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Hackers Are Feasting On Java Vulnerabilities

Microsoft reported that the vulnerabilities found on the Java software is continuously being exploited by hackers. Director of the Trustworthy Computing group under Microsoft Tim Rain explained that Java exploits cover half of all attacks that were blocked by the company’s security software within a year’s scope. There were over 27 million Java exploits blocked by Microsoft between mid-2010 and mid-2011.

Rain mentioned that the attacks targeted Java vulnerabilities have already been patched long ago. The most common attack that accounts to around 2.5 million in early 2011 has been disclosed and patched in March 2010. Another popular attack has already been patched back in 2008. Moreover, other bugs that are in Microsoft’s blocked list have already been quashed between late 2009 and early 2010.

The findings reported by Rain were similar to a report presented by Microsoft in October last year‒ all involving the exploit of Java flaws. Qualys’ Chief Technology Officer Wolfgang Kandek mentioned that majority of Windows machines lag behind on Java updates.

Kandek explained that 84 percent of the machines handled by Qualys lack the June 2011 Java update while 81 percent have not installed the February 2011 patch and 60 percent do not have the update for March 2010. There isn’t enough data of measurement for the latest October 2011 Java update but Kandek estimates that 90 percent of Windows PCs have not installed the fixes.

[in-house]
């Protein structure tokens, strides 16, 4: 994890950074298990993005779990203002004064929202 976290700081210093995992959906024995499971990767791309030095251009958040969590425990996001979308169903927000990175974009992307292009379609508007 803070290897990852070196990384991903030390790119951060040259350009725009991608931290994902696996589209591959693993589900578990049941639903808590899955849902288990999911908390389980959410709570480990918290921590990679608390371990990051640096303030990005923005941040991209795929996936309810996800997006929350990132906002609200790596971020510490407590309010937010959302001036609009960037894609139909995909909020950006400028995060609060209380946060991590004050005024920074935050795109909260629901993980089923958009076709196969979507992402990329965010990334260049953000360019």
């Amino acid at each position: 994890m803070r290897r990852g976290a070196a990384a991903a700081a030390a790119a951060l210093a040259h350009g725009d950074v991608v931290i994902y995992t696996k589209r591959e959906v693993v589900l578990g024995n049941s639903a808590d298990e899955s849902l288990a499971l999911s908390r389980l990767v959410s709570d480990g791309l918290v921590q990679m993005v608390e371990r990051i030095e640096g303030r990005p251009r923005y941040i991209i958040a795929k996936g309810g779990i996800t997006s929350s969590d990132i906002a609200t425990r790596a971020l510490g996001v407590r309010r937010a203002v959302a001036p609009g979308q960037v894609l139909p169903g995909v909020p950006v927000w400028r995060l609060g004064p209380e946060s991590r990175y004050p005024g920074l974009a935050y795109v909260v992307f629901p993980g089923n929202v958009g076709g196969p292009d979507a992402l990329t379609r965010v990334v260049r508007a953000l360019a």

Vulnerabilities found in Microsoft’s Windows are patched faster when it comes to enterprises according to Kandek. He noted that critical patches are installed quickly. It only takes about 15 days to patch up half of all machines while for average bugs, patching half of all machines are done within 29 days.

Andrew Storms from nCircle Security explained that the millions of Java-related attacks can be attributed to the pervasiveness of the software. He noted that since this is combined with the “virtual invisibility” of Java, makes the software a big but silent target.” Storms added that Java is on everyone’s computer but is rarely interacted with. This factor is particularly taken advantage by hackers. Storm said that since people do not interact with the software it is unlikely for them to update it.

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